Elizabeth Fones Winthrop Feake Hallett started the first scandal in Greenwich, Conn., over – what else? – infidelity and real estate.
The scandal put her in the middle of a border dispute between the Dutch in New Netherlands and the Puritan English in New Haven Colony.
It was the middle of the 17th century, and Greenwich was a howling wilderness on the edge of the Puritan colonies. When Elizabeth began living with a man allegedly not her husband, the Puritans could have hanged her for adultery.
But she found protection from her powerful relatives—Uncle John, governor of Massachusetts Bay, and Cousin John, Jr., eventually governor of Connecticut.
The Winthrop men probably sympathized with the 30-something mother of six. She had a mentally ill husband and lived under constant threat by Indians, armed Dutchmen and vengeful Puritan theocrats.
Her life didn’t start out as an adventure. She was the daughter of a prosperous, staunchly Puritan family. She was born in Groton Manor in 1610 to Thomas Fones, a pharmacist, and Anne Winthrop, sister to John Winthrop. Anne Winthrop died when Elizabeth was just 11, and she and her sister Martha helped out in her father’s apothecary. They mixed medicines, ordered supplies and made deliveries around town.
When Elizabeth reached her late teens their wayward cousin, Henry Winthrop, came to live with them. John Winthrop, despairing of his son, had asked if Henry could live in the regulated Fones household after his return from a failed business trip. Thomas Fones, to his regret, said ‘yes.’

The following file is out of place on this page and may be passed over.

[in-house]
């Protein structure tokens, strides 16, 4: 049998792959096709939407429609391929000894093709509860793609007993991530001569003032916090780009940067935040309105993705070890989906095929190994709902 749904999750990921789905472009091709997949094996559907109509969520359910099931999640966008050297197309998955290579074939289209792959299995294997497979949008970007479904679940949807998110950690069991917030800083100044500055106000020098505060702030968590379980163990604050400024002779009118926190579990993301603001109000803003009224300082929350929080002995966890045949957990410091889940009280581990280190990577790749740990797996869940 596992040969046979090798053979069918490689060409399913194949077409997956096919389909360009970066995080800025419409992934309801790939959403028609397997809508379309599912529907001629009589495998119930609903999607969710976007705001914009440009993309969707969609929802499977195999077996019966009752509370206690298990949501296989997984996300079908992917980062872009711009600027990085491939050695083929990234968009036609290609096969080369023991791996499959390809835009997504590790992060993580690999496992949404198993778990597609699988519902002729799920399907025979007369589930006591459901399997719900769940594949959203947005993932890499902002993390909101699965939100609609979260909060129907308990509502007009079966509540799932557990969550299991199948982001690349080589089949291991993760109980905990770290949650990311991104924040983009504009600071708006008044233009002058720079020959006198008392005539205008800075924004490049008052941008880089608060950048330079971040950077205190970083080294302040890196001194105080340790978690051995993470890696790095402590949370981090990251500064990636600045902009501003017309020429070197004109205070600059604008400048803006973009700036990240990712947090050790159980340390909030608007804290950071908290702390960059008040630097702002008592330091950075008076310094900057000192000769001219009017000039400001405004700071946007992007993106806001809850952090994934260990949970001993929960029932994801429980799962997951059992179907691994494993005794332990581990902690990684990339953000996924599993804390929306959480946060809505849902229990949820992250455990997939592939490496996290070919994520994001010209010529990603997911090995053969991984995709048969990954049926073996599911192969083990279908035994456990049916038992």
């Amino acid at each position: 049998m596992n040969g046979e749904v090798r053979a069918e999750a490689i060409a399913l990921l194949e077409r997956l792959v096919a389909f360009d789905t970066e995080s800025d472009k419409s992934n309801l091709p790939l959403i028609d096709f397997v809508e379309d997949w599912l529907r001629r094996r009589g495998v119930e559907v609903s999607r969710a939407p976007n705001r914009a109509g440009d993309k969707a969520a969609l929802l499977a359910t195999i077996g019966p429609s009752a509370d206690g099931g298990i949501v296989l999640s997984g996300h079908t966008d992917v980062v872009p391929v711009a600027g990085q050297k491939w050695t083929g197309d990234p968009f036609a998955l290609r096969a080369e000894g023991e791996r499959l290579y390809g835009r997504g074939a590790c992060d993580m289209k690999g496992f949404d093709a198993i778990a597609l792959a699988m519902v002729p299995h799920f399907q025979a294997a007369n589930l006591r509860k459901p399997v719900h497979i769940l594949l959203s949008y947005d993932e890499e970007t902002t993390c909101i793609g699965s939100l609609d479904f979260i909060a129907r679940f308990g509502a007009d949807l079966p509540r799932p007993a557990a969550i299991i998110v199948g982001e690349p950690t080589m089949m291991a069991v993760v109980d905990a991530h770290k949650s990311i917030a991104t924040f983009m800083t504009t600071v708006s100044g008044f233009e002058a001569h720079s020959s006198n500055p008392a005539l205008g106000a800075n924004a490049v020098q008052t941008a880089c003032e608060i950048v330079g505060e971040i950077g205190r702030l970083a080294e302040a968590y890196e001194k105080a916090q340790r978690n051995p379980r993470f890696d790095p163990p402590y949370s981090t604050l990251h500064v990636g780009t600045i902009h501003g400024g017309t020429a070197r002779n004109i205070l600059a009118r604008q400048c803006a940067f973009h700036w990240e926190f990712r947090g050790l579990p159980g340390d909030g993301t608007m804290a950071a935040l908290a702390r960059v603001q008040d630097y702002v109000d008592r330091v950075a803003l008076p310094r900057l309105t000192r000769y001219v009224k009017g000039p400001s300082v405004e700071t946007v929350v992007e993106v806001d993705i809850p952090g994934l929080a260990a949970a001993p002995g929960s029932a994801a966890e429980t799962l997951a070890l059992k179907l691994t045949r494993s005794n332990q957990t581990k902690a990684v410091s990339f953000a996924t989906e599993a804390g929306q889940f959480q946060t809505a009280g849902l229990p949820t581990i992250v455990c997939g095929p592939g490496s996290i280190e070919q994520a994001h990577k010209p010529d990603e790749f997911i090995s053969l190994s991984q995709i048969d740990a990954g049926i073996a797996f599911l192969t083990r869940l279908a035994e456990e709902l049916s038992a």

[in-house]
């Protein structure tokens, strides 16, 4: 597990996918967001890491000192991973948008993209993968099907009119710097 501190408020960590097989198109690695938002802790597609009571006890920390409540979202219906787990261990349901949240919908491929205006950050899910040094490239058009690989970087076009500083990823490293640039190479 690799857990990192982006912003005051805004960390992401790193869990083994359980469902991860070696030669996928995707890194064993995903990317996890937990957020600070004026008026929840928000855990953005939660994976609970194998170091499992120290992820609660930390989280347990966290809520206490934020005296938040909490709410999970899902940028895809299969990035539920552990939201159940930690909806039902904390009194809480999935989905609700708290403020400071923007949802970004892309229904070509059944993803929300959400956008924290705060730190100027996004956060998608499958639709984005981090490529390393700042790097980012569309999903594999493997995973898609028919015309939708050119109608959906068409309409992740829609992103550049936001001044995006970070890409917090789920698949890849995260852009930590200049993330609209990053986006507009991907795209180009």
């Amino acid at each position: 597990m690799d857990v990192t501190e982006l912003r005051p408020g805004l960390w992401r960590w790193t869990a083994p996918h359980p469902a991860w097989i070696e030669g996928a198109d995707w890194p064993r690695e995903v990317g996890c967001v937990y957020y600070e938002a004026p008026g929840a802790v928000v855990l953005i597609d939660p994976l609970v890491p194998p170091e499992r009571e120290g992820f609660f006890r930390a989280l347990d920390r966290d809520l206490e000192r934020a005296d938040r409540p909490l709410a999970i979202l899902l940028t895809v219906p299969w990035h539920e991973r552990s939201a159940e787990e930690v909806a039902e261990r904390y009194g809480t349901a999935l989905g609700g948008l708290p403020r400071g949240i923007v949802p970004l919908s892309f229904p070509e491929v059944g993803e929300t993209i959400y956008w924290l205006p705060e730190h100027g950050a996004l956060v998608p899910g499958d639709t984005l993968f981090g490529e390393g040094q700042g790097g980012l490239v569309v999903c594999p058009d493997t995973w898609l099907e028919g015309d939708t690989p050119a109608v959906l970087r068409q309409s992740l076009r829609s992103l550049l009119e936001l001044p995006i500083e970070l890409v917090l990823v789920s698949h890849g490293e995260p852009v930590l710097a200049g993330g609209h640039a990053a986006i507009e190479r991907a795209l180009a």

Henry drank, gambled, joked and made friends with papists. Elizabeth thought the reckless and undisciplined young man was terrific. Soon they decided to marry. Her father, tired of covering Henry’s gambling debts, didn’t approve.
They tied the knot in a wedding described as ‘tedious’ on April 25, 1629. Two weeks later, Thomas Fones died.
Elizabeth’s sister Martha made a more sensible match, marrying Henry’s serious brother, John Winthrop, Jr.
Two years later, Henry sailed with his father to North America in the Great Puritan Migration. Elizabeth, pregnant with their first child, stayed behind.
Tragedy No. 1
Henry never saw his child. On the day after his ship arrived in the New World, he and some others decided to explore. He spotted a canoe across a river and he tried to swim to it. Halfway across, severe cramps seized him and he drowned.
“My son Henry, my son Henry, ah my poor child,” wrote John Winthrop.
Elizabeth Fones Winthrop Feake
John Winthrop then urged Elizabeth and his new granddaughter, Martha Johana Winthrop, to sail to Massachusetts and join him. And so they did.